Last week provided two notable literary occasions in the world of Black Literature. One was the 123rd birthday of the late great writer, Zora Neale Hurston, on Tuesday, January 7. The other, was the sad event of the passing of Black Arts Movement legend Amiri Baraka, one of the great links to both the practical and artistic sides of the movements of the ’50s, ’60s, and ’70s. These occasions give me a chance to reflect a little bit on these two great individuals and their legacies.
Zora Neale Hurston’s life, as well as her work, may have even more import and meaning for our current times as when she was actually living and writing. Hurston’s background, not only as an anthropologist, but as the daughter of a schoolteacher and a preacher, raised in the all black town of Eatonville, Florida, produced a writer who was unique among black writers of her time. The quality of her work and her importance were championed by Alice Walker in the ’70s, who discovered her grave site and purchased her a head stone. She has been taken as an icon of black feminism, in particular her classic 1937 novel “Their Eyes Were Watching God”, which recieved a popular movie treatment. She was definitley that, but her life, anthropological studies, approach to black culture, political beliefs, and much more in her life speak to a Black American individual who lived thier life outside of the box and who’s life is worthy of study and relection due to it’s qualities of uniqueness.
Ms. Hurston was born on January 7th, 1891, which makes her a member of the “Lost Generation.” William Strauss and Neil Howe’s book, “Generations, The History of America’s Future, 1584 to 2069, describes the Lost Generation as one that came of age in a very greed oriented time in America’s history. “The Gilded Age” was one of major expansion and few protections for workers, an age when child labor of all sorts was common. The Lost Generation went on to serve in World War I, and then saw many vetrans gunned down on the lawn of the White House when they came to demand the money they were owed. They’re known for their hedonism, wildness,and adventerousness during the 1920s, the “Jazz Age”, but the years that were supposed to be their peak years of earnings and influence, the 1930s and ’40s, were taken up by the Depression and World War II. As a result, the Lost were thought of as a generation that matured into conservatism, as they had too much first hand experience with the hardness of the world. Statistically, they skewed more conservative and Republican than any other generation, but it was not the sunny, big government conservatism of Ronald Reagen, it was the non interventionist, fiscally responsible, “beware the military industrial complex” conservatism of President Dwight D Eisenhower.
Black people of this generation had a particulary interesting arch. It was a very difficult time for the black struggle, as a post Reconstruction America was not concerned with black issues at all. The Plessy V Ferguson Supreme Court decision of 1896 (four years after Hurston was born.) was the spiritual opposite of 1954’s Brown v Board, a decision that upheld segregation. Booker T Washington promoted a program in response to this that called for economic self sufficiency, ignoring elective politics, and accepting segregation in order to build a strong self sufficient ethnic community in America, in line of Jewish or Chinese people, a view that Hurston herself would adopt. Things were so bad that black men had to fight just to serve in “The Great War”, an had many of their vetrans shot in their uniforms when they returned home, in order to “show them their place.”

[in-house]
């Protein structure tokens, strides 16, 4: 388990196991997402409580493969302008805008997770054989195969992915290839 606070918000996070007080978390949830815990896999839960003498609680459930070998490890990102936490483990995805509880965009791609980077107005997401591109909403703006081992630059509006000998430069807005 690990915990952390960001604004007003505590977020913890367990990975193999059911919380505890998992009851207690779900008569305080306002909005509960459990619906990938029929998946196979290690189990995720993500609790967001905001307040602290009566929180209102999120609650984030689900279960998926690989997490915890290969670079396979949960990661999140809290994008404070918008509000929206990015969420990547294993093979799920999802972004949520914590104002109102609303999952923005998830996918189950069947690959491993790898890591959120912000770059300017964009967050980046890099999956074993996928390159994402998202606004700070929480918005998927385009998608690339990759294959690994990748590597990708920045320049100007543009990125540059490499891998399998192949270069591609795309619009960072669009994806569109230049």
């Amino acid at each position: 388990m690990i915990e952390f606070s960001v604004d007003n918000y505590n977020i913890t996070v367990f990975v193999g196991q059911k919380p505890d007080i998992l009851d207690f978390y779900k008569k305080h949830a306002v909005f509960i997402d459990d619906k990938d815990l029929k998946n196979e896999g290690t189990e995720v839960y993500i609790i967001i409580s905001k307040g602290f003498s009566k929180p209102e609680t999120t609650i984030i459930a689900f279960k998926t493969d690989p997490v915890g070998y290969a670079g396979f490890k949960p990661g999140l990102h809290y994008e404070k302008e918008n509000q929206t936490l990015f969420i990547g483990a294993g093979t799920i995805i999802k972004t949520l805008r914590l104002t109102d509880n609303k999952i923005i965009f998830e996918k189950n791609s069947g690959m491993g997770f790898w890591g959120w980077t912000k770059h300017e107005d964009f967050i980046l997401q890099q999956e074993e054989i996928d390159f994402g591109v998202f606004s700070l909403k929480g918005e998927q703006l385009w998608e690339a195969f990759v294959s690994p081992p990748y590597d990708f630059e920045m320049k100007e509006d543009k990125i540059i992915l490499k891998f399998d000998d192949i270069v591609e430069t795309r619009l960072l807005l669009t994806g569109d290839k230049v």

However, the black Lost Generation still found many means of pride and hope. They also were the generation of the first ‘Great Migration” in which some 1.5 million blacks left the South for urban areas. This is the generation of “The Harlem Rennassaince”, and “The New Negro”, and of Marcus Garvey proclaiming “Up you mighty race!!!” Out of these tough times and this generation, many of the greatest writers and actors of American culture were produced, such as Mae West, James Cagney, the Marx Brothers, Edward G Robinson, Rudolph Valentino and Humphery Bogart. It’s also known as the most gited generation of American writers, producing some nine Nobel Prize winners in literature.
Zora Neale Hurston was a true blue member of the Lost Generation, and the issues she raise still resonate in American culture today. She was a lady so resourceful she put her age back so that she could complete high school. She graduated from college with a BA at 37 years old in anthropology and conducted deep anthropological resarch among black people in the rural South.
She was also active in Harlem in the 1920s, forming a group along with writers such as Wallace Thurmon, Langston Hughes and Richard Bruce Nugent, a group called “The Niggerati”, producing the literary journal “Fire.” This group was very talented, but also, much criticized among the black intelligentsia of the day. They produced works that dealt with prostitution, the ghetto, homosexuality, and all kinds of other issues that were considered the underbelly of society at large and black culture in particular. Black leaders felt that as black people were striving for respectability, these well educated artists were pandering to white audiences who wanted to go “slumming” and think of all depraivity in black terms.